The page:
Your will should cover the disposition of your assets, name a guardian for your kids, name someone to manage property you leave to your kids, and name the executor of your estate. The executor is the person with the authority to see that your will is enforced.
In addition to a will, you may want to create a living will or advance medical directive. These are documents that let your doctors and caregivers know your wishes regarding medical care in the event of a major medical event where you may be unable to make your wishes known. To give your living will more power, you may also wish to assign medical power of attorney to your spouse or another loved one. Having someone acting on your behalf can help ensure that your wishes are followed.
You should consider creating a power of attorney for someone who can take over your financial affairs if you are alive but unable to manage them. You can assign someone either “durable power of attorney” or “springing power of attorney”. The former is automatically in place. The latter requires a court hearing to prove that you are not competent to handle your own affairs. A lawyer can help you decide which is right for you.
Finally, consider writing a “digital will”. This is a document that identifies all your online accounts at sites like Facebook, Flickr, and Myspace, and gives your family instructions about what you want done with them. It should include all relevant usernames and passwords. While not a legally binding document, this can be an invaluable tool for your loved ones to gain access to your social media accounts and manage them in the way you desire.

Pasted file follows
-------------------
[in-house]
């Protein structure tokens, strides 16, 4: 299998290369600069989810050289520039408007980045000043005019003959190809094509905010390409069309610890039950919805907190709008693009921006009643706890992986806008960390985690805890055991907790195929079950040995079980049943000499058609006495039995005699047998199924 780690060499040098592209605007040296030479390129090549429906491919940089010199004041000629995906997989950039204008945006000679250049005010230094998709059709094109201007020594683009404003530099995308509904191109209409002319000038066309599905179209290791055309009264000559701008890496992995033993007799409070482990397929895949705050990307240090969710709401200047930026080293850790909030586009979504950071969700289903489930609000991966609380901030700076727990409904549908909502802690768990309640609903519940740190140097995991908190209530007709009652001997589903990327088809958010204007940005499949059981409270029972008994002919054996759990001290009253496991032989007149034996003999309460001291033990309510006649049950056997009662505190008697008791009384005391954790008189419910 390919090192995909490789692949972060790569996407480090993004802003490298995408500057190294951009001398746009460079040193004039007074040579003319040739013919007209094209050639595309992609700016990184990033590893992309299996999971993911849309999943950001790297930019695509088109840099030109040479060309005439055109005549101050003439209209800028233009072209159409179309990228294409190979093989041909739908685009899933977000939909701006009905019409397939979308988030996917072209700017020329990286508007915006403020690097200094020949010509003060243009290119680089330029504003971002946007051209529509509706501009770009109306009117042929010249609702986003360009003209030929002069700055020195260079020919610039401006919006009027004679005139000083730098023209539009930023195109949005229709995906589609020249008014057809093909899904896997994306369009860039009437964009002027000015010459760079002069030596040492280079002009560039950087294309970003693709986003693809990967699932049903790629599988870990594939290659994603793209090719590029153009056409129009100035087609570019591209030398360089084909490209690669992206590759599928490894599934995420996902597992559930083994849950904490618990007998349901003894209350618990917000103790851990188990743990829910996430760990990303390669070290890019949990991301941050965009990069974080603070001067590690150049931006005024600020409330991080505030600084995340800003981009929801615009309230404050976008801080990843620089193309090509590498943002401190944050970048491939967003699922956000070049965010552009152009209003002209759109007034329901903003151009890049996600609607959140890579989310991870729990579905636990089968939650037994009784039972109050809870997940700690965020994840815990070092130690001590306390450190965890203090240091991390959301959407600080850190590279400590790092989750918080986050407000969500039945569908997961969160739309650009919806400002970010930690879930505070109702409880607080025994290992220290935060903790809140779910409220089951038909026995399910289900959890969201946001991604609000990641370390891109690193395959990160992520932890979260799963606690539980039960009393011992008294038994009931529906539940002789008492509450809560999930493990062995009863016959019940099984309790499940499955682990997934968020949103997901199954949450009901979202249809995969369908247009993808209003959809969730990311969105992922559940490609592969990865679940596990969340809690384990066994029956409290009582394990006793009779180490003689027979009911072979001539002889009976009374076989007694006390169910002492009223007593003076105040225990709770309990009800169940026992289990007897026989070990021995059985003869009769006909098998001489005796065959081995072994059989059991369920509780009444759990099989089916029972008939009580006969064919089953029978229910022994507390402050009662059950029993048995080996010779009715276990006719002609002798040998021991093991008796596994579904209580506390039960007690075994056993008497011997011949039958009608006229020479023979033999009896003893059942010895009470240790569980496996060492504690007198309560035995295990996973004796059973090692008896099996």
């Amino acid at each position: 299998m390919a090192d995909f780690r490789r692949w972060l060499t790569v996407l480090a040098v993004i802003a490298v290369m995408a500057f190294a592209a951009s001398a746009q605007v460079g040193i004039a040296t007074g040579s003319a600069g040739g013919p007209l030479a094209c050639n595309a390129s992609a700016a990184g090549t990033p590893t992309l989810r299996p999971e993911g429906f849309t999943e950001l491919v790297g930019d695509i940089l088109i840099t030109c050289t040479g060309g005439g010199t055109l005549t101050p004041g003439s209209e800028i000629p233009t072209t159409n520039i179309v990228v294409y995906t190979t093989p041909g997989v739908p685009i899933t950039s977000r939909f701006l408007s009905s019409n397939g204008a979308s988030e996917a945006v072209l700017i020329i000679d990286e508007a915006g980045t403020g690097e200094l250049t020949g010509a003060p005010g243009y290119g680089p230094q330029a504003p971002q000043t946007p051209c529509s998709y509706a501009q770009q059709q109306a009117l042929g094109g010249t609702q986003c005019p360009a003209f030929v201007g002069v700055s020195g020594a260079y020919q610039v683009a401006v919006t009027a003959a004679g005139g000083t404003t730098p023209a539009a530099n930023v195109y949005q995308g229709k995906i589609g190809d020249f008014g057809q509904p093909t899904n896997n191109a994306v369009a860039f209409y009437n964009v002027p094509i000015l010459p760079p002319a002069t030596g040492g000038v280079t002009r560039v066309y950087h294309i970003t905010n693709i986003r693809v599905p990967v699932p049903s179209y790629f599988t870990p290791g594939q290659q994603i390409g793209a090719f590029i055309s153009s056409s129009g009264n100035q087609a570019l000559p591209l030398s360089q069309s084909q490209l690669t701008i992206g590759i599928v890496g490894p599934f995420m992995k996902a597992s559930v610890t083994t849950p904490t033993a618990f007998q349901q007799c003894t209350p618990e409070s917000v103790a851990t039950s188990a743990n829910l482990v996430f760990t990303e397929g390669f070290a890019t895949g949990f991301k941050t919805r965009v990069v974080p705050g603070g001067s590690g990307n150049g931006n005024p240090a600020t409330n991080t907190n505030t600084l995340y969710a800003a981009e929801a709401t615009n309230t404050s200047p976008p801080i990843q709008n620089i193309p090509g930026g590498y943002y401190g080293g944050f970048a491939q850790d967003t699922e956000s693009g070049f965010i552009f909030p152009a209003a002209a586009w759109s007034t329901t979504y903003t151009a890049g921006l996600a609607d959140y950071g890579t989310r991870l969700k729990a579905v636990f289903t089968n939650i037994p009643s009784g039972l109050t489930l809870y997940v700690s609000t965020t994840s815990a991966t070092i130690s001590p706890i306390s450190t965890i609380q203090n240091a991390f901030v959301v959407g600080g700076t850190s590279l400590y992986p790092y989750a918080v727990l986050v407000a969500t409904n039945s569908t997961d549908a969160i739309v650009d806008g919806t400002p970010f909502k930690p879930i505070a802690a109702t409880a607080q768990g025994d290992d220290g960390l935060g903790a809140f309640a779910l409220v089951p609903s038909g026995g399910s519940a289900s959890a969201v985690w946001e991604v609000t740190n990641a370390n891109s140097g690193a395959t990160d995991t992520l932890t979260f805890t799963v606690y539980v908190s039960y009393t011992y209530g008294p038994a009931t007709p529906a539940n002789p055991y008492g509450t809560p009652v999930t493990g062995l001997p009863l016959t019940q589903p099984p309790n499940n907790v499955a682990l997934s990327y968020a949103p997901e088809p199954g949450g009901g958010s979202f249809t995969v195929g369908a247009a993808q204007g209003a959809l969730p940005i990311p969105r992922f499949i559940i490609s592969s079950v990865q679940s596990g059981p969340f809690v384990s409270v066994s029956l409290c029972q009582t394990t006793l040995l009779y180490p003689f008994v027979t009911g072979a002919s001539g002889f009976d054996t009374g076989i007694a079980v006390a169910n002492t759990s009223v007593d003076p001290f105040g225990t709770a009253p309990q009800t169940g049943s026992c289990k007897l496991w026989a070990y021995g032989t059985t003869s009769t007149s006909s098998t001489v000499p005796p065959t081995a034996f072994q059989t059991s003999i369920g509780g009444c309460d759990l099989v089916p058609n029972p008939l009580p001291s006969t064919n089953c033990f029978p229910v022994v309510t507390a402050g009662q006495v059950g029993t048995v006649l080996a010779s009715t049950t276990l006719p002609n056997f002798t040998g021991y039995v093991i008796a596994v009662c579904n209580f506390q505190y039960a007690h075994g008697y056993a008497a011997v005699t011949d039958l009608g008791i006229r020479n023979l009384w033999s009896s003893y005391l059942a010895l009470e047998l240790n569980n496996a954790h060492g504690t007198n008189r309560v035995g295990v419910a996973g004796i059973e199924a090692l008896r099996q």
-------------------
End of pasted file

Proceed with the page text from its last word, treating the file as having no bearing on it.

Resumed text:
Once you've created these documents, you want to keep them organized in a simple, clear place where your family can easily access them should they need to. That could be in your file cabinet, with your attorney, in a safe deposit box. Wherever you do it, you should also make sure your heirs will have simple, organized access to your financial records and accounts, and any other important papers.
For most of us, these records aren't just on paper anymore. Not only do I need to be sure my estate executor has access to my bank account numbers and 401K accounts; I probably want that person to be able to access those accounts online, too. They'll need to get into my computer, and be able to access my Google documents and Mint account if they're going to really make sense of my finances. You'll want to include any necessary banking usernames and passwords with your important papers, along with your digital will.
When you've created your estate plan, tell your family about it. Be certain the person you picked to be guardian for your kids is willing to do it. Make sure your executor knows where you keep your will and other important papers. Let your heirs know what to expect from your will. All this will cut down on confusion and conflict after your death.
As you can see, doing all this requires having your financial and personal affairs in order. That effort will serve you well in your lifetime, as well as being a boon to your heirs when you're gone.